While her marriage may not have worked out, her fledgling endeavours as a winemaker did. According to Samantha, something “crazy must have happened” geologically speaking, thousands of years ago because the terroir and soils in the Greyton region are so rich and interesting. On her Lismore farm alone, she works with mainly shale soils over clay, but she also has pockets of Table Mountain sandstone and granite. On top of this, the region enjoys very large diurnal temperature shifts (warm days and cold nights), ensuring the fruit ripens evenly at lower alcohols. Yet, despite its natural beauty, Greyton is also a harsh environment – which is why Samantha opts to dryland farm for more resilient vines. After planting some Sauvignon Blanc, Chardonnay, Viognier and Syrah vineyards, Samantha took to becoming the viticulturist, cellar master, winemaker, saleswomen – everything really – for her newfound winery.

A Matter Of Need – Not Want

Her self-described minimal intervention, oxidative winemaking style makes each of the varieties she has opted to work with shine in their best light. Between the creamy Viognier, the citrusy Chardonnay and the elegant Reserve Syrah, clearly whatever Samantha is doing in the cellar is working.

“I think I was ahead of my time by accident. When I first started making wine here, I didn’t have fancy equipment like a pneumatic press, so my wine style developed as a matter of need – not want. I had to work with what I had,” Samantha explains.

“My Sauvignon Blanc is a great example of this. I didn’t know how or even have the equipment to make highly interventionist, fresh and fruity Sauvignon Blanc. So I proceeded to press my grapes, put them in a barrel and I thought the end result was really yummy. All of my original white wines, for the first 5 vintages, were pressed in a basket press. So yes, they were oxidative because I didn’t have a choice!”

In 2011, as Samantha’s skillset and experimentation progressed, she moved her production to an Elgin cellar renting space to press her grapes as demand for her wines rose. Here, she met now close friend Justin Hoy of Highlands Road Wine, who encouraged her to use a pneumatic press and tried his best to advise her. When Samantha explained she wanted to continue using whole-bunch and replicate the basket press for her wines, she laughs and says:

“Justin looked at me sideways most of the time – but I just kept doing my thing. And then, when my Chardonnay was finally in the tank, ready for bottling, he tasted it and said to his wife Mary: ‘This could be among the best Chardonnays in the world’. It was a great lesson to learn, as it proved to me that you don’t need a lot to make something exceptional”.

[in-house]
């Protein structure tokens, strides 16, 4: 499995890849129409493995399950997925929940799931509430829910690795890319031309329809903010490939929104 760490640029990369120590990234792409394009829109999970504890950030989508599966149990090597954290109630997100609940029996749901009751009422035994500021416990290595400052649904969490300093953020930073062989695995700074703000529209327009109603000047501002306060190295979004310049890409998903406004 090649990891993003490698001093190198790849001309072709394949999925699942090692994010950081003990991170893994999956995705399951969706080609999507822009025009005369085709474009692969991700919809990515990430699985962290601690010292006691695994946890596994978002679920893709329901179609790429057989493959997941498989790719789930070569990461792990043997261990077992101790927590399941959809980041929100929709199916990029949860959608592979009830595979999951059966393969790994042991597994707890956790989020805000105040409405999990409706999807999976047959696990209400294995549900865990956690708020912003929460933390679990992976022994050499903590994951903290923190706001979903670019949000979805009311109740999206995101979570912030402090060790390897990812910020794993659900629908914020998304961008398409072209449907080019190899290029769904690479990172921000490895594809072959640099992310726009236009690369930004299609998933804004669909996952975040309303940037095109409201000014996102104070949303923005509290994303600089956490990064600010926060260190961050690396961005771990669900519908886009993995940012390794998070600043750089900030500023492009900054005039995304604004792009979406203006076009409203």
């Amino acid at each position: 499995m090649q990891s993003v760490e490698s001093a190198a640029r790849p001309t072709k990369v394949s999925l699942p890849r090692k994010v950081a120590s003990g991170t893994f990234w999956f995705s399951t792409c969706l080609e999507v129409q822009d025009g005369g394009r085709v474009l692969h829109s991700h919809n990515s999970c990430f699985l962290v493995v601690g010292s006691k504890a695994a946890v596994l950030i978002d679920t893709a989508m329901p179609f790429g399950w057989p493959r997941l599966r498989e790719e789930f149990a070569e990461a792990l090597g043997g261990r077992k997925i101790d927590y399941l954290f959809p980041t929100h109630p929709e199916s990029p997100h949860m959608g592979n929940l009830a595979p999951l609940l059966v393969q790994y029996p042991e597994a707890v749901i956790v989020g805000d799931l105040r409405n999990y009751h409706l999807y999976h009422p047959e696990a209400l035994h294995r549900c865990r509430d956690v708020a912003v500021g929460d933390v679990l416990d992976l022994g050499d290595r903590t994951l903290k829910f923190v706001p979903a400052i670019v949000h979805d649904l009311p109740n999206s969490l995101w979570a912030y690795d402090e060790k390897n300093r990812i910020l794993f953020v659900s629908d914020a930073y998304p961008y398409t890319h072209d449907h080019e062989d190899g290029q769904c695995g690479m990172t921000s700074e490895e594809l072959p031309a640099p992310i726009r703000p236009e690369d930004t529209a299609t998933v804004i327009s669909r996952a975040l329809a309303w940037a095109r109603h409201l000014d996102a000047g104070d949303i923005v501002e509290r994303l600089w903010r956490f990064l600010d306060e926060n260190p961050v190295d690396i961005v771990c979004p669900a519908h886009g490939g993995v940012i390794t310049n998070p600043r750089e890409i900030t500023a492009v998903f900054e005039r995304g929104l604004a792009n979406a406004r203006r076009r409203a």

A Great Time To Be A Woman In Wine

Despite her loner tendencies, Sam and her winemaking talents have demanded great respect and attention from the masses. In January 2016, her Syrah was named one of celebrated wine critic Robert Parker’s ‘Top 50 Picks of 2015’.

“That was a real watershed moment for me. It gave me the confidence in knowing I hadn’t wasted my life going into wine. Until that point, the jury was still out,” adds Samantha. Then, in December 2018, she officially became a Cape Winemaker’s Guild member. One of only three women to be donned this honour.

In truth, Samantha has always been a strong advocate for supporting women in wine, supporting young female winemakers wherever she can. In fact, she’s just hired an assistant winemaker who will be starting in the Lismore cellar soon. “It’s funny, because I was actually almost discouraging her. I reminded her that she would need to moved to Greyton (she lives in Stellenbosch), that she would be away from her friends and boyfriend and that it’s lonely here. And she just said to me: ‘I want this’. And that’s why I think women are amazing. We are so interdisciplinary by nature, and I think we get stuck in more,” says Samantha.

“Frankly, we can’t afford to be mediocre. If you’re a half-ass winemaker, the job is going to the boy. You won’t see many women in the middle or at the bottom of this industry, because you get filtered out very quickly. It’s why it’s a great time to be a woman in wine – we are the best of the best.”

As our discussion comes to a close, I bid farewell to Samantha and her Danes. The late afternoon sun is just beginning to dip behind the Boesmanskloof mountain, and on my drive down the long, winding road from Lismore, I reflect on the next chapter of women in wine.

Yes, we are capable.
True, we have to work harder and be smarter.
Yet, we can be more successful than ever before.

And for the first time I history, we don’t need a man by our side to do any of it.

 Originally published on Port2Port.